U.K. inflation

The rate of inflation in the U.K. fell sharply in July to a 17-month low, largely on the back of lower energy prices, according to official figures released Wednesday.

The Office for National Statistics said the annual rate of inflation, as measured by the consumer price index, was 6.8% in July, its lowest level since February 2022, the month Russia invaded Ukraine and sent energy prices surging.

The decline from June’s 7.9% rate was in line with economists’ expectations.

The statistics agency said the fall was largely driven by lower energy prices as last year’s sharp increases fell out of the annual comparison. It said that food price inflation, which also spiked sharply in the wake of Russia’s invasion of Ukraine, eased too.

Though the decline in the headline rate of inflation will be welcome news for hard-pressed households, it’s unlikely to derail market expectations that the Bank of England will raise interest rates again next month, especially as wages are rising at a record high. Wednesday’s figures also showed that the core rate of inflation, which strips out volatile items such as energy and food, remains high.

Earlier this month, the bank, which is tasked with achieving a 2% inflation rate, raised its benchmark interest rate to a fresh 15-year high of 5.25% and hinted that it would stay high for some time to bring down persistently high inflation.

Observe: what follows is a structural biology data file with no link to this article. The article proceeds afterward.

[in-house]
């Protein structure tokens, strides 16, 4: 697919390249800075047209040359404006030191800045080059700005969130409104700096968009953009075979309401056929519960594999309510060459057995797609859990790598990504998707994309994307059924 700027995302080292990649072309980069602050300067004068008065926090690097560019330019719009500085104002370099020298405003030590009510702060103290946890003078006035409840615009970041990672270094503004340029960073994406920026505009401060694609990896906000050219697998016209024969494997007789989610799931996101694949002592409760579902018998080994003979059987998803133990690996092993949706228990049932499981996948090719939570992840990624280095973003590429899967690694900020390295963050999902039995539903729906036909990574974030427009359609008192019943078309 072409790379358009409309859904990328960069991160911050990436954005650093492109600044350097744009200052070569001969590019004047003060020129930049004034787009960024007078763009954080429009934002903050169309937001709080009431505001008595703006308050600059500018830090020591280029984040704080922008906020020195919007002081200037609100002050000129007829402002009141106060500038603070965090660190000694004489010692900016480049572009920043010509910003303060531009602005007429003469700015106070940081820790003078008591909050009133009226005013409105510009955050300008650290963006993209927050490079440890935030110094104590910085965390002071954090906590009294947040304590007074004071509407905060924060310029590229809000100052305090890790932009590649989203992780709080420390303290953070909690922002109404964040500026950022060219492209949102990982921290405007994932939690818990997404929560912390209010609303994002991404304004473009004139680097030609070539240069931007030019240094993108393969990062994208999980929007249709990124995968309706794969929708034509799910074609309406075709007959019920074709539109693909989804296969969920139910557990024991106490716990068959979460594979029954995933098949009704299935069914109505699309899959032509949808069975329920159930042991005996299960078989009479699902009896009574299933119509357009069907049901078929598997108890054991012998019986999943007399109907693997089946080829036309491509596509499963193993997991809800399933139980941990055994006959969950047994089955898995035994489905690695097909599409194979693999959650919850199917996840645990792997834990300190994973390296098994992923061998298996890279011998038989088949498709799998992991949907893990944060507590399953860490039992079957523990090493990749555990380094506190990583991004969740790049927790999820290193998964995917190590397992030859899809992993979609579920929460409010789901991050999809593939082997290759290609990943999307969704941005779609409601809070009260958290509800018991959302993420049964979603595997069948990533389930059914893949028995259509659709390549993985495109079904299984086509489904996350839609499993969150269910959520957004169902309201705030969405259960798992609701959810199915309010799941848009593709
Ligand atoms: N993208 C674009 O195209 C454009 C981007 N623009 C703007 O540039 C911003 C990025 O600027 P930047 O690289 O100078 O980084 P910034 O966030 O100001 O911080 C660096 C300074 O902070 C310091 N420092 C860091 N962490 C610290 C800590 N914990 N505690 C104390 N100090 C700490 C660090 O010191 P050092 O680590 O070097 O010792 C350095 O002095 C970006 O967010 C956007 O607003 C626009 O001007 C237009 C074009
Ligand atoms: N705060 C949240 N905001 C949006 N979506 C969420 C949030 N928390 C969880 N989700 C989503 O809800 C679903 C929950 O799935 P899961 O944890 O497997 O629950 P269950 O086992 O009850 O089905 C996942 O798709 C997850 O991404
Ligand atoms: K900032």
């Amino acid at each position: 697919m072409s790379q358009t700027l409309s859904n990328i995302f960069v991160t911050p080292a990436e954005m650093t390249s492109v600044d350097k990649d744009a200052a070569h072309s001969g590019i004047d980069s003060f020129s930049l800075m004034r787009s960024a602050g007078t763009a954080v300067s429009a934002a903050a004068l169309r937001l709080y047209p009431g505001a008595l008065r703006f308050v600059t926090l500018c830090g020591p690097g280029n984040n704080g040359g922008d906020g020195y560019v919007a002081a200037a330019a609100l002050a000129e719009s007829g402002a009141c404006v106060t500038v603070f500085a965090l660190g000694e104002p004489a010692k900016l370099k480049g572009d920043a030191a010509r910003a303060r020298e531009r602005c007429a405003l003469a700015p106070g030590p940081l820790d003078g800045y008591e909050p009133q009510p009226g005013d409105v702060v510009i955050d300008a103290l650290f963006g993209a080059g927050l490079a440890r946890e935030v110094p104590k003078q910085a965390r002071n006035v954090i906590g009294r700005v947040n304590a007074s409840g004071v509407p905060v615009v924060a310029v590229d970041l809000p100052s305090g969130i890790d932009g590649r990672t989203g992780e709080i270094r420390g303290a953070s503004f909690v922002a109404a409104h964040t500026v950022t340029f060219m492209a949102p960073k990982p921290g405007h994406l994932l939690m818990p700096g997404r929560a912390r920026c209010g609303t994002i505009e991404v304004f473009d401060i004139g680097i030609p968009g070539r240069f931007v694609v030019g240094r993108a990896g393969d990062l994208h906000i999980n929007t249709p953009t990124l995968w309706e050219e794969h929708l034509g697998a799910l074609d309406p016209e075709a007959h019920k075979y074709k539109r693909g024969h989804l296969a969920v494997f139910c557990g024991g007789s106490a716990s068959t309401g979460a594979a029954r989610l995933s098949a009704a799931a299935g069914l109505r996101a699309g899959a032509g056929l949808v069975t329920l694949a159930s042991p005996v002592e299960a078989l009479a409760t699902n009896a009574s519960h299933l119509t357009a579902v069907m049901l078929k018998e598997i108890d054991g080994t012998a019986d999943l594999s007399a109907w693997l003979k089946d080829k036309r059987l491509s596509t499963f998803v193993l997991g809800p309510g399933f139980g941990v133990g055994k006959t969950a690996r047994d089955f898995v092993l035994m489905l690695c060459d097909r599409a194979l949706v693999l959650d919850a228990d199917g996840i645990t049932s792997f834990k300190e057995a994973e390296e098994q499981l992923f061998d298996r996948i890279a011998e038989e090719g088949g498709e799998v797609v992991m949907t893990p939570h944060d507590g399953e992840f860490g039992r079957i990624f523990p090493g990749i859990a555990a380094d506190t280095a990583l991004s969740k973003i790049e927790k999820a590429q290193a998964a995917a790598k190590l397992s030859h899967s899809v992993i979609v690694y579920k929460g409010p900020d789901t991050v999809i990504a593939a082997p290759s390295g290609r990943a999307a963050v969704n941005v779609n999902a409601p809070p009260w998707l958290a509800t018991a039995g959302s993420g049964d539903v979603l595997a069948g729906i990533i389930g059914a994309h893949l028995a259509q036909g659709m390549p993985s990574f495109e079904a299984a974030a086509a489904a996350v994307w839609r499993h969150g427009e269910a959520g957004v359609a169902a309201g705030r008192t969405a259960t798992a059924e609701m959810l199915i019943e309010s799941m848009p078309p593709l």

Higher interest rates help dampen inflation by making it more expensive for consumers and businesses to borrow to buy homes, cars or equipment.

Central banks around the world have been raising borrowing costs to combat inflation unleashed by higher energy prices after Russia invaded Ukraine and supply chain backups as the global economy recovered from the coronavirus pandemic. In the U.K., inflation hit a peak of 11.1% last October.

Despite the fall in July, the U.K. is enduring the highest rate of inflation among the Group of Seven industrial nations, raising concerns that it is stickier in the country than elsewhere. Inflation in the U.S. stands at 3.2% and at 5.3% across the 20 countries that use the euro currency.

“Inflation has fallen rapidly over the past six months, but the U.K. still has the highest rate in the G-7 and the Bank of England faces a daunting task in further taming price pressures,” said James Smith, research director at the Resolution Foundation think tank.

Similarly, the British economy is the only G-7 leading industrial economy yet to recoup the output lost during the coronavirus pandemic. Many economists blame Britain’s departure from the European Union for both sticky inflation and anemic growth, as it has hobbled trade and added costs to businesses.